This, unfortunately, isn't a case of the book being better than the movie. Of course I compared the two, having seen the movie first. For a book about a gang, it really was lacking in action, but what I did appreciate was the fact that a philosophy behind why the characters chose to be in a gang, the structure, and rituals of the gang, and so on, were included, as well as the social commentary. Those things added value to the book, but still weren't able to trump the campy goodness of painted-fa ...more
I've been meaning to read this novel for 35 years. I love the Walter Hill movie and was intrigued by the idea of a Marxist updating of The Anabasis.

Reading the novel now was a surprise, disappointment, and revelation. A surprise because it is so different from the film. There is very little "action," and while Yurick's prose is often quite good, he can veer toward the didactic. And there are some remarkable plot changes—which it would be a spoiler to detail.

And a disappointment for all of the
(originally reviewed at )

Let me tell you guys about an amazing movie called THE WARRIORS. It is a 1970s cult classic about a gang from Coney Island called The Warriors. During a meeting of all the gangs in New York, being held in the Bronx, the leader of the most powerful gang, Cyrus, is killed by an assassins bullet. The Rogues did it, but one of the Warriors saw it happen, so the Rogues say that the Warriors did it. Now the Warriors are stranded so far away from Coney Is
This review has been hidden because it contains spoilers. To view it, click here.
The Warriors movie is in my top five favorite movies of all time list. So when I finally got the book and read it I naturally thought the book would be just as enjoyable, if not more so. However I was very disappointed when I found the book truly boring in comparison to the movie. I knew the book was different than the movie before I read it as the characters names are different, different name of the gang, etc. I thought the book would still be similar to the movie though but I was wrong. While ...more
The book I read last marking period was called The Warriors by sol yurick and by my point of view this book is a perfect and believable story of how the life of a gang bangers struggle of trying to stay alive if the worlds is against you.

the story is based on a gang called the warriors and the warriors need to get back home but a couple of people frames them for murder and now every gang in the world ins out to get them so now they have to run away to there hide out so they can be safe but its
John Young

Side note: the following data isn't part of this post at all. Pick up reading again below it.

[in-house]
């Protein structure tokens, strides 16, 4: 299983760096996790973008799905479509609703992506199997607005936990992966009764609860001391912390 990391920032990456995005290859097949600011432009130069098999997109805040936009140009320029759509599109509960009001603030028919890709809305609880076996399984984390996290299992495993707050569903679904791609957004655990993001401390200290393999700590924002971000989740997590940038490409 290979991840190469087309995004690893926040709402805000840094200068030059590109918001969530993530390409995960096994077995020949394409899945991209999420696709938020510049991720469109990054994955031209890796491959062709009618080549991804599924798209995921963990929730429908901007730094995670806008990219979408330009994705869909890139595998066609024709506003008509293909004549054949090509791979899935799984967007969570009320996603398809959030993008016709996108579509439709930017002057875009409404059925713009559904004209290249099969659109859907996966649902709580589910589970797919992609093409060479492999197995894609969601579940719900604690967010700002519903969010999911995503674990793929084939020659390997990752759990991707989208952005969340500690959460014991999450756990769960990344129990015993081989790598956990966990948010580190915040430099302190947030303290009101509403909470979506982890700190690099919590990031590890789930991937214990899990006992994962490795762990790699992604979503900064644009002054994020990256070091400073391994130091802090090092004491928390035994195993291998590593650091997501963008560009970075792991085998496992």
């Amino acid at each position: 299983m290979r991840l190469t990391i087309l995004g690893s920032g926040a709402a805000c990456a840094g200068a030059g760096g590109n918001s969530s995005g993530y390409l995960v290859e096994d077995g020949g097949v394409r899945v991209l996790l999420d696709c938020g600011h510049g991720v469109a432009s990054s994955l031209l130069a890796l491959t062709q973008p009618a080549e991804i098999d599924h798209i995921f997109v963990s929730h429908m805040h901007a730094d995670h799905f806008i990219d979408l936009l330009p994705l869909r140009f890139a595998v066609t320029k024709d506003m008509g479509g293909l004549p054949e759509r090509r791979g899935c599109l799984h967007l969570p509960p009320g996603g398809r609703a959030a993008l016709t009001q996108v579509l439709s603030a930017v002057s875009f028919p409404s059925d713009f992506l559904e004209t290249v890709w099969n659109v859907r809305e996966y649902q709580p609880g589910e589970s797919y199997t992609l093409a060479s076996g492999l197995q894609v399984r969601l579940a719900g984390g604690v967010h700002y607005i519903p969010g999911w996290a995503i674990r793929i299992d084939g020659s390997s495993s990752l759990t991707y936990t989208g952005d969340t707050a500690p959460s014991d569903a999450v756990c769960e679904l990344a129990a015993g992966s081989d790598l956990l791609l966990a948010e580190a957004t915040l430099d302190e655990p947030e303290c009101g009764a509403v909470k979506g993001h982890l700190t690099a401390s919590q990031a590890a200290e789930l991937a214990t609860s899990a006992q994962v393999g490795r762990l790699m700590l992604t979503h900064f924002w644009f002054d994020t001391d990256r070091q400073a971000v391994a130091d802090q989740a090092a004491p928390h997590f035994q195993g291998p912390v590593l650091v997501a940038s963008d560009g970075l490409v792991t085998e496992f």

I had read Xenophon's Anabasis (which is excellently braggy, about the handsome, clever and above all humble Xenophon successfully leading his troops home) and I was delighted to learn that the 1965 book that was the basis of the 1979 movie was based on it. On the Anabasis, that is. The book is dark and claustrophobic in tone, and reflects American tensions of race and class in a despairing 1960s way that reminds me of A Clockwork Orange published three years before.
Sol Yurick's cynical, rambli
Dec 18, 2007 Frankie rated it 1 of 5 stars  ·  review of another edition
Recommends it for: no one thiz buk suxxxxxxxxxxx
i learned dat dis book waz like a bigggg waste of my lyfe and tyme
Martin Spellman
The Warriors was originally written in 1965 but was slightly updated for the film tie-in [ASIN:B000UTS3VY Warriors - Ultimate Director's Cut Edition (1979) [DVD] but it was all based on the story of Xenophon, an ancient Greek soldier, who in his 'Anabasis', available as The Persian Expedition', describes the march of the army of 10,000 from Babylon to the Black Sea, where they cry "the sea, the sea!" as the Dominators cry "the Ocean, the Ocean!" when they get back to Coney Island from the Bronx. ...more
Liam Day
The Warriors is the story of a fictional New York street gang, The Coney Island Dominators, and their battle to get back to their "turf". Ismael, the leader of a rival gang, calls all the street gangs of New York together for a meeting, where he proposes that all of them work together so that they can be more powerful. All is going well, until the police show up. In the confusion Ismael is killed, and the Dominators who were present at the meeting lose sight of their leader, Arnold. The remainin ...more
Being a fan of the 1979 movie "The Warriors," I decided, upon reading the news this past January 2013 of the death of "The Warriors" author Sol Yurick, that maybe I should also read his original book version. So I had my local library order me up a copy and a week or so later I had it in hand and was ready to read.

The copy I received was a paperback, probably the edition pictured here, with a 25 page-or-so long...introduction from the author, Mr. Yurick. It seemed a bit, uh...long...
Gavin Mcphillips
The Warriors by Yol Surick charts the journey of the Coney Island Dominators, A small gang in the Bronx that has to fight their way home after chaos breaks out amongst gang members and cops during a convention of gang leaders. Six members of the Dominators find themselves alone in enemy terrain, and must fight their way to safety and home turf.